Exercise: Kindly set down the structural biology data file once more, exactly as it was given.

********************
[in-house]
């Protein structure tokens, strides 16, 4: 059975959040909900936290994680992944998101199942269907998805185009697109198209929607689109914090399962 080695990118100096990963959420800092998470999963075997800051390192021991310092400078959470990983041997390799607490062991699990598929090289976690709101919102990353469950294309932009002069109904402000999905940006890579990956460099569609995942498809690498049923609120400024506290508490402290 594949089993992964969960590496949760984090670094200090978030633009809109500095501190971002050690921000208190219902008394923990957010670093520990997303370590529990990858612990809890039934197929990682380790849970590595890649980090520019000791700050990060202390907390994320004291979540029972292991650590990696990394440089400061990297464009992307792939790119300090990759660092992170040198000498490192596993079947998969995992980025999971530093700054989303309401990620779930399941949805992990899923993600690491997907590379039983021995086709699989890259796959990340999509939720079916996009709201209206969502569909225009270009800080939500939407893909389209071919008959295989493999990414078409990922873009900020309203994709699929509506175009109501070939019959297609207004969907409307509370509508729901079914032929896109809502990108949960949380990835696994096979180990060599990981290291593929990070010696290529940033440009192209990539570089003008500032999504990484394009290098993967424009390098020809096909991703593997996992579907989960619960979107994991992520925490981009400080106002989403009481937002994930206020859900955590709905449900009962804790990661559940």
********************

[in-house]
């Protein structure tokens, strides 16, 4: 059975959040909900936290994680992944998101199942269907998805185009697109198209929607689109914090399962 080695990118100096990963959420800092998470999963075997800051390192021991310092400078959470990983041997390799607490062991699990598929090289976690709101919102990353469950294309932009002069109904402000999905940006890579990956460099569609995942498809690498049923609120400024506290508490402290 594949089993992964969960590496949760984090670094200090978030633009809109500095501190971002050690921000208190219902008394923990957010670093520990997303370590529990990858612990809890039934197929990682380790849970590595890649980090520019000791700050990060202390907390994320004291979540029972292991650590990696990394440089400061990297464009992307792939790119300090990759660092992170040198000498490192596993079947998969995992980025999971530093700054989303309401990620779930399941949805992990899923993600690491997907590379039983021995086709699989890259796959990340999509939720079916996009709201209206969502569909225009270009800080939500939407893909389209071919008959295989493999990414078409990922873009900020309203994709699929509506175009109501070939019959297609207004969907409307509370509508729901079914032929896109809502990108949960949380990835696994096979180990060599990981290291593929990070010696290529940033440009192209990539570089003008500032999504990484394009290098993967424009390098020809096909991703593997996992579907989960619960979107994991992520925490981009400080106002989403009481937002994930206020859900955590709905449900009962804790990661559940």